Ten of the Best... MP3 speakers
Play it all night long
Round-up Portable loudspeakers are always a tricky proposition. Generally, small speakers produce an equally small sound. If you do try to pump up the volume then the sound tends to become distorted.
So there’s a difficult balancing act between the size of the speakers and the quality and volume of the sound that they can produce.
Because of this, portable speaker designs tend to be very diverse. At one end of the spectrum you’ve got big fat systems, such as Harman Kardon’s Go+Play boombox, which produces a huge sound but only barely qualifies as portable. Going to the other extreme, there are some tiny little speaker systems, such as Creative’s TravelSound 400, which can last for almost three full days off a set of AAA batteries but produce fairly modest volume - albeit with quite good sound quality.
So before buying any set of portable speakers, you really need to decide what you’ll be using them for. The travelling sales rep who needs to run presentations on a laptop will appreciate a compact model such as the TravelSound or Cygnett’s GrooveCube, while a teenage backpacker may prefer the beefier sound of Logitech’s Pure-Fi speakers.
With the iPod still dominating sales of portable music players, it’s inevitable that many speaker systems are designed with the Apple player in mind. But in the interests of fairness, we’ve tried to focus on speaker systems that also provide secondary inputs, allowing you to use them with other makes of player too.
Altec Lansing SoundBlade
Altec Lansing makes a wide range of very good portable speakers, mostly designed for use with the iPod. However, the SoundBlade is an attempt to cast the net a bit wider. Measuring barely 2.5cm thick, the SoundBlade is an extremely compact and lightweight set of wireless speakers, primarily designed for use with Bluetooth phones - though there’s an AUX input that will allow you to connect it to a regular MP3 player too. You can listen to music from your phone, or take calls by switching into speakerphone mode, which uses a built-in microphone to pick up your voice. Audio quality is good, with plenty of volume for such a slimline device, although a little more bass wouldn’t go amiss.
Reg Rating 80%
More Info Play.com
Creative TravelSound 400
Most of these portable speakers will run off batteries, but are primarily designed for use in locations where you’ll have access to mains power. In contrast, Creative’s TravelSound 400 speakers don’t include a mains adaptor at all, and are clearly designed to be picked up and carried around with you. This compact and lightweight set of speakers can run for more than 30 hours off four AAA batteries. The audio quality is good, but those little AAA batteries don’t pump out as much volume as most of the other speakers in this group. Even so, the TravelSound 400 is still a good choice if you want to listen to music as you lounge by a swimming pool, or give an impromptu presentation with your laptop.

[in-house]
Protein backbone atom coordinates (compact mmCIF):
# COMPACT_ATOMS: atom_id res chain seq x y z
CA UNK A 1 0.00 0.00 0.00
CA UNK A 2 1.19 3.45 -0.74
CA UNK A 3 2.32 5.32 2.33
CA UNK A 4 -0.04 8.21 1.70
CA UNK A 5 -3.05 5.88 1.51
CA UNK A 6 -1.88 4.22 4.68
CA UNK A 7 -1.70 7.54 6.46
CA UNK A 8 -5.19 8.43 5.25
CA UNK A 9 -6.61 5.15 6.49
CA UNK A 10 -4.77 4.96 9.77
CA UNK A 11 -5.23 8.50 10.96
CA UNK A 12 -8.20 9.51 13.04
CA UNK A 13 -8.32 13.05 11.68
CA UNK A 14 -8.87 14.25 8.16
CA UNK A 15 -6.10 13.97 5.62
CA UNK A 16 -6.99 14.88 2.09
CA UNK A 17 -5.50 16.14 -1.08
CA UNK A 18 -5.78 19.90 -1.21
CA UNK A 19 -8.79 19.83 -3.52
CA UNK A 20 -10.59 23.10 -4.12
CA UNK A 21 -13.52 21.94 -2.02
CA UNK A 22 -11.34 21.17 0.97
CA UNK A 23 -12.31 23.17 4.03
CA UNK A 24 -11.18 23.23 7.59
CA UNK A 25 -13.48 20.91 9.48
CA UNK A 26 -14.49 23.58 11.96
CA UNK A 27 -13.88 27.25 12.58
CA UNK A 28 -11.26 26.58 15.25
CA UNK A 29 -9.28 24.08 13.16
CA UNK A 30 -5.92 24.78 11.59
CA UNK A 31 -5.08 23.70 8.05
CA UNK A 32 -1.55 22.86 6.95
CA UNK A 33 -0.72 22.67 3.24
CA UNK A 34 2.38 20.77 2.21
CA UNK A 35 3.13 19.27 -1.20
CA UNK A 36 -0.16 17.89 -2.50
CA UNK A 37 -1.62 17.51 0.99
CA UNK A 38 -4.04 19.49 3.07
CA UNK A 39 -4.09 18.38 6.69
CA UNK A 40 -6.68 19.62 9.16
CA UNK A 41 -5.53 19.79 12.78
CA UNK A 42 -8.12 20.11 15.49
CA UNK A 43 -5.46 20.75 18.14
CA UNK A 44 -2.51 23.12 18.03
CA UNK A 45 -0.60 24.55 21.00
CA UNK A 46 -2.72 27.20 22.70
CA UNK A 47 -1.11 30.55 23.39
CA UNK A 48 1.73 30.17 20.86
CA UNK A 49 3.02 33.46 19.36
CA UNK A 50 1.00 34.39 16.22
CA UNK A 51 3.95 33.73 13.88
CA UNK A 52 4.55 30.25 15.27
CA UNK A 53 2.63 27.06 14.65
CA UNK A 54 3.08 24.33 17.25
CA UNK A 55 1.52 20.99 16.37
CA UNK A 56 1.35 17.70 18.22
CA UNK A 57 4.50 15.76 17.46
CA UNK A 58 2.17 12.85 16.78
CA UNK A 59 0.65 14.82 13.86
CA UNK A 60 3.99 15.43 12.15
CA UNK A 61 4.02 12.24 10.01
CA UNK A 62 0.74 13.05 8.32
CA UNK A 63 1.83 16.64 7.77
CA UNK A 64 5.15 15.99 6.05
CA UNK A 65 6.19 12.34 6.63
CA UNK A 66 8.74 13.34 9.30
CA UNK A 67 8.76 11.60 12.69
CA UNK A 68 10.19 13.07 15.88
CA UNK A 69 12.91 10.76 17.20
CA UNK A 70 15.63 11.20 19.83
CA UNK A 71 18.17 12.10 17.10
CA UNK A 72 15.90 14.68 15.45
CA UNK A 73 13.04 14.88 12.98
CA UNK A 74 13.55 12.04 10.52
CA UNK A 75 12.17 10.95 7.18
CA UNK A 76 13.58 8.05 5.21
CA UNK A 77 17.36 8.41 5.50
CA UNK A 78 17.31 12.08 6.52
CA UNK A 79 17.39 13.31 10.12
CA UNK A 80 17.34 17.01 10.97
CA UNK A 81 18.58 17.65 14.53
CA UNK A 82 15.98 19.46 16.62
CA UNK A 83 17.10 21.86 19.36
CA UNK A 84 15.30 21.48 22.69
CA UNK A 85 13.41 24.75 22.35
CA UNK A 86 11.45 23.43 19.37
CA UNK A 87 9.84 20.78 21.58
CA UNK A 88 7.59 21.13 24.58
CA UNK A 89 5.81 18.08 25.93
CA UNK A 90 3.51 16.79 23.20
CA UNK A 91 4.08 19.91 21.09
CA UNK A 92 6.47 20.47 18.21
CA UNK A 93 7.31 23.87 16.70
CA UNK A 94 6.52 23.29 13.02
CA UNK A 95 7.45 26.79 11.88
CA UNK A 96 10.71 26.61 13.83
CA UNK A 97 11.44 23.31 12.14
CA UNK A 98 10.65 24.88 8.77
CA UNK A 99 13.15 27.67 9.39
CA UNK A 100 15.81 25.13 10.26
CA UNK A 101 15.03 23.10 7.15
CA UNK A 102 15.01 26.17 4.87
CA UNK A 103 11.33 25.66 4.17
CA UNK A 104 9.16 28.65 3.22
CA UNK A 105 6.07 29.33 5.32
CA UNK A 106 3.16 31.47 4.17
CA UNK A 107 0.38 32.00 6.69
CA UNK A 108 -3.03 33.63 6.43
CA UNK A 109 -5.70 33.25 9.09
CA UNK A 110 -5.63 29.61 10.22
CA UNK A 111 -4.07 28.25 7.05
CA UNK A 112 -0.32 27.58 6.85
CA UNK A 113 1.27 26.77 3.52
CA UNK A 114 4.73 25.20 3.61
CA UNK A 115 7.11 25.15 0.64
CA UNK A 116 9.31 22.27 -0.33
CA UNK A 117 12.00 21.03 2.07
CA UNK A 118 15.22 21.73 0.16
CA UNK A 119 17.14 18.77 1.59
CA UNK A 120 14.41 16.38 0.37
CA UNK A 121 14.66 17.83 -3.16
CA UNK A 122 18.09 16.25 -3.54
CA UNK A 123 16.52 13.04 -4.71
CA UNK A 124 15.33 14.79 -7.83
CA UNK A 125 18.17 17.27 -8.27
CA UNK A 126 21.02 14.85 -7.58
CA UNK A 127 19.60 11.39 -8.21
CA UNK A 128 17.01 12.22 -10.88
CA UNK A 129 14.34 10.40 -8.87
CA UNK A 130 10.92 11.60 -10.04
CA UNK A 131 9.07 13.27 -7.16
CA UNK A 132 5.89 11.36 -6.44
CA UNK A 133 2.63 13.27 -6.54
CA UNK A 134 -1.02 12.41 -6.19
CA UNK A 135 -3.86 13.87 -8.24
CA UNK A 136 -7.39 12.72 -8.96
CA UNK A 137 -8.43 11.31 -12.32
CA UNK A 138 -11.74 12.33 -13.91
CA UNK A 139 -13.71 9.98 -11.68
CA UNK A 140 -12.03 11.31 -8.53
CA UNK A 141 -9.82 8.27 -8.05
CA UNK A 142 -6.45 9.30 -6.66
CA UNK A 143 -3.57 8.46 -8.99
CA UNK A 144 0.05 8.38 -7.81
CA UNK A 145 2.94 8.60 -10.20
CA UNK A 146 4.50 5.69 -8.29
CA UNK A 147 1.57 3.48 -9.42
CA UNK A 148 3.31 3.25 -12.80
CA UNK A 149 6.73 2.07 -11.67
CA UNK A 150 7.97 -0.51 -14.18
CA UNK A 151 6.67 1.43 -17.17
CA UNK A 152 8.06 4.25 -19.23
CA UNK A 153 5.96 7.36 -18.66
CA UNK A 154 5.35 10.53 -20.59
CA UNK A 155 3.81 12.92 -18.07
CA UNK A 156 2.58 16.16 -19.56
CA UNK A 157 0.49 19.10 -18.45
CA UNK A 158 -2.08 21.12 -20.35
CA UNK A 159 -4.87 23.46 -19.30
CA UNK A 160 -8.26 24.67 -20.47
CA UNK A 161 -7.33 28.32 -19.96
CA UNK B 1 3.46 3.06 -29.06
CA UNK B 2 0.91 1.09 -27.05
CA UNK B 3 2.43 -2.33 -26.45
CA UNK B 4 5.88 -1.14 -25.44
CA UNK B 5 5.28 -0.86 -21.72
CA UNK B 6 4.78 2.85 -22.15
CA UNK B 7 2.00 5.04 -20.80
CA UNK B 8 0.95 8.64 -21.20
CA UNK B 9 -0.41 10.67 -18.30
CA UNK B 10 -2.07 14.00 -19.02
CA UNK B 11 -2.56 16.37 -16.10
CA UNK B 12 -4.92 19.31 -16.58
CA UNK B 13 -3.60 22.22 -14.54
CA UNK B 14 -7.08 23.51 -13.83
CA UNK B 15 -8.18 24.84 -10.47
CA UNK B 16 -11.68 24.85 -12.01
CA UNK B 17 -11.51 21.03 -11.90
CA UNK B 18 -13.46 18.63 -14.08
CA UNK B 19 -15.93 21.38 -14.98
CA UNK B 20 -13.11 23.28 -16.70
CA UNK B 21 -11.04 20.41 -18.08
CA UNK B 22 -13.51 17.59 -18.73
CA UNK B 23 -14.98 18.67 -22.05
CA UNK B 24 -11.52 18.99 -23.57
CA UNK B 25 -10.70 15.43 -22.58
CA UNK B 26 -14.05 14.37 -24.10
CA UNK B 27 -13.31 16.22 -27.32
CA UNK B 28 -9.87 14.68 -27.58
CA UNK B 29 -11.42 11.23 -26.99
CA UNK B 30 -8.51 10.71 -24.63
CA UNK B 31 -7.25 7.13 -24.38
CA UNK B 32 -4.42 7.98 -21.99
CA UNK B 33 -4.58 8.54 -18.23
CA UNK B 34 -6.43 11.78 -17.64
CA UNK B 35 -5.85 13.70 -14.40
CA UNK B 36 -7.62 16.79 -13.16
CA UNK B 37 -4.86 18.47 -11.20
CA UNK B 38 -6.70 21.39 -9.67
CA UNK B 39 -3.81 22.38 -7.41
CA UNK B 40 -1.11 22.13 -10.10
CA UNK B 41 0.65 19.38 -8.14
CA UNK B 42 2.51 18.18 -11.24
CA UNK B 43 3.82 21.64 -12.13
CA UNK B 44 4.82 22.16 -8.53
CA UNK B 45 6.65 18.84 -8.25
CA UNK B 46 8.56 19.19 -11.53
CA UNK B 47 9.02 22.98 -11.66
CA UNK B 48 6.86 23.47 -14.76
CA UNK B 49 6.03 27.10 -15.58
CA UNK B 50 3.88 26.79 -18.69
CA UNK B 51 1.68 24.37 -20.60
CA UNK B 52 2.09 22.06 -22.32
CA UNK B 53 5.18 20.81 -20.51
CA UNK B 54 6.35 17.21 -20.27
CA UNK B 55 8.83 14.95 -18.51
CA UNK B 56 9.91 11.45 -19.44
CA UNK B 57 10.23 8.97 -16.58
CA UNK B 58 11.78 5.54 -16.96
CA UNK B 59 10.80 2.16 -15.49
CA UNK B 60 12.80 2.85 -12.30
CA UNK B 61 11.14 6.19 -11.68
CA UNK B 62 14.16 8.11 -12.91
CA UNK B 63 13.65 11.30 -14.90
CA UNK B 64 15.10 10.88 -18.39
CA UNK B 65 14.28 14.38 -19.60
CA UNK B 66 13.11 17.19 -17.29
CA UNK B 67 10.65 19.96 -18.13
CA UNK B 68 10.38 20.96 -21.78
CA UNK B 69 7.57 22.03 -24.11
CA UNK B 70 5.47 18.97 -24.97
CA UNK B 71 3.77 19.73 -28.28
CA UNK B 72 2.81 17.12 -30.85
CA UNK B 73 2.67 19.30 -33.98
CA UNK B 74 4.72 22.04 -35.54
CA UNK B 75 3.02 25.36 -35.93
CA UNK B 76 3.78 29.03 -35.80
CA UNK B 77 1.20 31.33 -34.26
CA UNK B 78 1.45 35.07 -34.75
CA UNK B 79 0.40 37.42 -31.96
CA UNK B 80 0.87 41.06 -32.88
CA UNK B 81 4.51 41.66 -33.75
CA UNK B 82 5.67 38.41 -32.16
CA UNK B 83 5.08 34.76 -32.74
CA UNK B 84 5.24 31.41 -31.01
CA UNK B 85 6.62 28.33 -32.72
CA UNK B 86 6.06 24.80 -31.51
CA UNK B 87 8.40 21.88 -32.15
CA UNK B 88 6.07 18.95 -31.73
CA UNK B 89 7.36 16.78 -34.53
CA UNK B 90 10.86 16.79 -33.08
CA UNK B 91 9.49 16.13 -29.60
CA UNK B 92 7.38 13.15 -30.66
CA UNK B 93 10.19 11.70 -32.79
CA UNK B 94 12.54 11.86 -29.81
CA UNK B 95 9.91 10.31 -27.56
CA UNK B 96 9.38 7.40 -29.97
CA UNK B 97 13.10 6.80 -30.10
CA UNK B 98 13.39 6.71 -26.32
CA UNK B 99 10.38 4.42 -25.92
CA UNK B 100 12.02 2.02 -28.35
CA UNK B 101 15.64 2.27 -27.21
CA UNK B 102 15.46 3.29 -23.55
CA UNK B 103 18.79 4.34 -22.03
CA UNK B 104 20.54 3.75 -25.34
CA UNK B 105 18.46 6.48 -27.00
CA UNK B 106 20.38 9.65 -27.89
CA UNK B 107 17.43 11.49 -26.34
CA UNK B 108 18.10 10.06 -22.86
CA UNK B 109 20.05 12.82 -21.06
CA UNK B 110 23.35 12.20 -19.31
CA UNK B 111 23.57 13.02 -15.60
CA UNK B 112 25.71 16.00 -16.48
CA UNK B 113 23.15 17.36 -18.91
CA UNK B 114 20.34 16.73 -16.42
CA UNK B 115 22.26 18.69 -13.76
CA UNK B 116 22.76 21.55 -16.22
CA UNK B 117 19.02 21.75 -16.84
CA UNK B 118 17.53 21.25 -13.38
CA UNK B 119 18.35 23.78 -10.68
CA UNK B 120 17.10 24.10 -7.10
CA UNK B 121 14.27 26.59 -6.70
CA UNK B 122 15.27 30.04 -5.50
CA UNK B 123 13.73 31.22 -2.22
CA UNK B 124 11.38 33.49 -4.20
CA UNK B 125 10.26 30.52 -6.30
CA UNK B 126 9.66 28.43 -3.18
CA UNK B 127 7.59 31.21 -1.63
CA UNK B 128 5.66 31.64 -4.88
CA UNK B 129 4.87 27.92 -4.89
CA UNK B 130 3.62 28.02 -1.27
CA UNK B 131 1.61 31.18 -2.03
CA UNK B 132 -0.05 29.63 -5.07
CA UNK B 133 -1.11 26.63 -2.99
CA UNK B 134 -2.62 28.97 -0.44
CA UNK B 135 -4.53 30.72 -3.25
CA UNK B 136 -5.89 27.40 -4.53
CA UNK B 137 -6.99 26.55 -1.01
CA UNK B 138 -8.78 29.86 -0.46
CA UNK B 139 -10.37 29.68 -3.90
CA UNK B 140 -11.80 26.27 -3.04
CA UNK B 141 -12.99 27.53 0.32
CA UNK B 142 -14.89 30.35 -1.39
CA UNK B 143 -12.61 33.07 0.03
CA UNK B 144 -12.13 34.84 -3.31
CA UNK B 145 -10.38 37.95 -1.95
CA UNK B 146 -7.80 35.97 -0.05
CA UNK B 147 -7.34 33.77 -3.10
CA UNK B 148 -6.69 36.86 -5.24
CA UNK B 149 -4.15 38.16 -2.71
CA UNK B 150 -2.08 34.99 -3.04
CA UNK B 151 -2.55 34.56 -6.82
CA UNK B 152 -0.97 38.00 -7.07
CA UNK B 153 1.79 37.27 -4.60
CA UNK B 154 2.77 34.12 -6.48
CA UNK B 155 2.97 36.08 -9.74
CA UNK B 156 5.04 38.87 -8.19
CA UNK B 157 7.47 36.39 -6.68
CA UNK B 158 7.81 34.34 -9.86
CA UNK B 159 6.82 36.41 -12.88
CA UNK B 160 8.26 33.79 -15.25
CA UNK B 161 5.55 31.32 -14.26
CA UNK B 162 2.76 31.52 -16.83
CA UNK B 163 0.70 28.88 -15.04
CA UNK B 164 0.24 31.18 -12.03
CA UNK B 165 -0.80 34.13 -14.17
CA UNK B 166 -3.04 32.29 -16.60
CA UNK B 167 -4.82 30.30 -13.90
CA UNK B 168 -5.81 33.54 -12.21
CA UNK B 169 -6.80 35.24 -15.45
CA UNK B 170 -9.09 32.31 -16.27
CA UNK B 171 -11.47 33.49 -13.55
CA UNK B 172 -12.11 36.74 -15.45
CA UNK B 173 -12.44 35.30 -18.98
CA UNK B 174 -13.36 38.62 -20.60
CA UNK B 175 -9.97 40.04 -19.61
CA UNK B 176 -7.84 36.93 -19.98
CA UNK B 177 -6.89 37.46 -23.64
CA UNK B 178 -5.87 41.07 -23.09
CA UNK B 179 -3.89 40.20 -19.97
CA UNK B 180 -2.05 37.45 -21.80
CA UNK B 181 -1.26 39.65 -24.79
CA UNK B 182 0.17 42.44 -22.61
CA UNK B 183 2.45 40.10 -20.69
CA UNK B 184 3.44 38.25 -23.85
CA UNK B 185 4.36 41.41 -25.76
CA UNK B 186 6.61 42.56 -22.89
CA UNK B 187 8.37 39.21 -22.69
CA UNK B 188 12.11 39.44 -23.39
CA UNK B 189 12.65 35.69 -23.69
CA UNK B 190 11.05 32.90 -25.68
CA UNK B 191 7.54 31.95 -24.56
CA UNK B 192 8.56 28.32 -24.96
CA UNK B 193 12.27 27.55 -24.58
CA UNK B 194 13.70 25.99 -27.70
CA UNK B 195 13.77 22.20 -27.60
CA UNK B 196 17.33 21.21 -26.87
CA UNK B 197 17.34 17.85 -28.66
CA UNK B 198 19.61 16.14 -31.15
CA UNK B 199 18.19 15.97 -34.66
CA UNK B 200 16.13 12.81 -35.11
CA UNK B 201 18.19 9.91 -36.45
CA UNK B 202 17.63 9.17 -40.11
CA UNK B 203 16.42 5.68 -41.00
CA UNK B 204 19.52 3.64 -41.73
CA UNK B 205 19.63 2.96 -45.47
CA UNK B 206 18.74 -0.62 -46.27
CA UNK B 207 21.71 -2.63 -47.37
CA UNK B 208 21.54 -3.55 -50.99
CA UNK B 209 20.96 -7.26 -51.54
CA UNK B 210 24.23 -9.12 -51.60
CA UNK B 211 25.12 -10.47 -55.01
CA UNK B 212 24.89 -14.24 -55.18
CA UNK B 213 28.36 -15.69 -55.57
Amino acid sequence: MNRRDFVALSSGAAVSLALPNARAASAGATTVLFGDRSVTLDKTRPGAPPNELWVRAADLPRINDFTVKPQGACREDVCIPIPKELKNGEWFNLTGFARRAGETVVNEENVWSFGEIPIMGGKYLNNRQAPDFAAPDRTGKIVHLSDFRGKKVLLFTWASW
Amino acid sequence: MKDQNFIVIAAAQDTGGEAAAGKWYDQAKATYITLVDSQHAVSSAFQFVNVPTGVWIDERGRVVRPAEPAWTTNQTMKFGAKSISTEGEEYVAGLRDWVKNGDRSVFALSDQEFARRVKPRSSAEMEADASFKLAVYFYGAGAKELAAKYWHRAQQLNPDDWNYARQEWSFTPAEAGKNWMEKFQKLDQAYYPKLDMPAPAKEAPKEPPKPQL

Next page: Cygnett GrooveCube ReCharge
There's no such thing ...
as an MP3 speaker! MP3 is a compression algorithm. These would appear to be active speakers (i.e. with built-in amplifiers) which have docks for separate MP3 players.
What I need for talking newspaper playback use is an active speaker with a USB socket and which can play MP3 files from USB flash memory.
I haven't heard any of the others, but a roommate has the Logitech Pure-Fi Anywheres, and they sound worse than my laptop speakers (which are crap as it is).
Shit quality anyway, why bother spending money on something that isn't there?
Seem to have missed the two best portable speakers...
Saitek A200 for long trips where you are sure you have power and a bit more luggage space. (It really needs mains power.)
Sony SRS-T70 for short trips with only hand luggage. (Also allows un-amplified audio when you run out of power.)
Nimzy Vibro Max?
I'm sure her indoors has got one of those hidden in her knicker drawer.